Most musicians don't have the easiest, or healthiest, lifestyles.
Back-to-back late night gigs with a free bar tab. Long tours in a cramped van with fast food and gas station pit stops. Sleeping at odd hours on couches, on floors or not at all.
And when it comes to applying for health care, many artists — like other self-employed people — don't have the means, even with discounts offered by the Affordable Care Act.
It's an industry norm that Becca Finley hoped to remedy locally when she founded CHARM (Charleston Health Alliance for Regional Musicians) in 2013 with the help of The Royal American's John Kenney and Heather McDonald, founder of College of Charleston's 1770 Records.
CHARM serves as a branch of Finley's nonprofit organization This is Noteworthy, which she started to support the Holy City's music ecosystem through education, media programs and health care. It currently pays the monthly health care fees for 18 Charleston-based musicians in addition to providing assistance in navigating plan options.
Among those musicians are Justin Osborne of Susto, Dylan Dawkins of Persona La Ave, Danielle Howle and Mel Washington. Those artists, along with Human Resources, will play a benefit show on May 18 to raise money for CHARM.
It's among one of four requirements for artists who take advantage of the program. They must make $40,000 or less individually, or $60,000 or less if they're married, they have to play at least 50 shows a year, they have to live within 60 miles of Charleston and they must play a fundraiser show.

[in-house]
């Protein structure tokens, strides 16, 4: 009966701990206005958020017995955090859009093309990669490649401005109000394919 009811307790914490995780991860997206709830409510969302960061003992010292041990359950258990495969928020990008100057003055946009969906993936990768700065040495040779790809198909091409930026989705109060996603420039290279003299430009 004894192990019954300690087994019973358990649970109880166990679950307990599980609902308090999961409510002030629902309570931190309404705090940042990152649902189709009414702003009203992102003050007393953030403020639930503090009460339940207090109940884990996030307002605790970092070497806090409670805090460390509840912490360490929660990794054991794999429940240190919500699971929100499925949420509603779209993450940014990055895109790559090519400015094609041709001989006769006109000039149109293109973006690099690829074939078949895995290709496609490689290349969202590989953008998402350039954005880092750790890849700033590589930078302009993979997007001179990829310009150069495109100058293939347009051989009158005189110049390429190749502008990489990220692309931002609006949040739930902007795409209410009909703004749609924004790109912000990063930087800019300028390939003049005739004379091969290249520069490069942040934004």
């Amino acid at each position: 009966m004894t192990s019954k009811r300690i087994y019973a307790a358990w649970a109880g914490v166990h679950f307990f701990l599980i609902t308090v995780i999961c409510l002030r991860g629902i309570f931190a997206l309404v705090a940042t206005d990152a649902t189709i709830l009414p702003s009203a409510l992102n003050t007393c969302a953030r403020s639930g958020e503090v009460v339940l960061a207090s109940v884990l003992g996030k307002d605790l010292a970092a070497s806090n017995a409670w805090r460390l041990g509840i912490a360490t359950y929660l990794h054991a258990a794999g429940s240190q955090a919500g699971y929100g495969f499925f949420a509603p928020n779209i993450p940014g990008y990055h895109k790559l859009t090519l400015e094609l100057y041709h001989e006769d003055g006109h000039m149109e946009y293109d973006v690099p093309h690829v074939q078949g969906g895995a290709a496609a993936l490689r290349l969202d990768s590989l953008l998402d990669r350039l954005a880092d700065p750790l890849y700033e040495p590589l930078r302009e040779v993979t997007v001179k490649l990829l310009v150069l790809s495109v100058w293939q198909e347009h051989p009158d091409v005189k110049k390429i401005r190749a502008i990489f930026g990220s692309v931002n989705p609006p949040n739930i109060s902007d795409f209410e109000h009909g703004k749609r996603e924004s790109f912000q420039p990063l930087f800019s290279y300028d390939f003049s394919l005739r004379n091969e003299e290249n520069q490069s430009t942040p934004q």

One of the newest members of the program, and also one of the oldest members, is Americana artist Danielle Howle, who has been playing music for decades in the Lowcountry and beyond.
"In my early years I spent a great portion of my touring life under-nourished, sleep-deprived, physically and mentally exhausted," Howle says. "It took me a while to figure out how to take care of myself. Having health care to monitor and as a preventative medicine is crucial to good health ... CHARM is a blessing to musicians."
To other artists, it's also a route to validating their self-employed musician status.
"Other than the obvious benefits that come with health insurance, it has been a very fulfilling process of semi-legitimizing my craft and career as a musician," says Dawkins of Persona La Ave.
Osborne of Susto has been an integral member of the organization, championing its cause since the beginning, Finley says. He joined the program back in 2015 and has slowly been able to afford more of his payments, though he still relies on monthly subsidies.
"Before CHARM, I was uninsured because I was intimidated by the whole process of finding health insurance, and also didn’t think I could afford a plan even if I found one," he says. "CHARM helped me find a plan that fit my needs, and has helped me afford the payments."
Now, Osborne, along with James Hynes from Rialto Row, is on the CHARM board, with goals to grow the program year over year to accommodate even more local artists who have health care questions and needs.
In other cities, similar programs to CHARM are in place. There's the Music Health Alliance in Nashville, Tenn., and MusiCares in Los Angeles in addition to CHARM in Charleston. In Finley's eyes, the larger message is that there is a widespread flawed system that needs to be looked at.
"We're trying to make people think about the fact that the creative industry is flawed," Finley says. "It's true for all artists. They're notoriously underpaid and underutilized. Art is one of those things that everyone enjoys and uses but the people making it are struggling to live."
Saturday's benefit concert will ideally raise a significant amount of CHARM's funds for the year, Finley says. Osborne helped organize and promote it and will play with Susto.
"It’s such a beautiful thing to me, all of us putting on a show to raise money to help each other out," Osborne says. "To me, it’s a wonderful example of how collaborative and caring our music community is."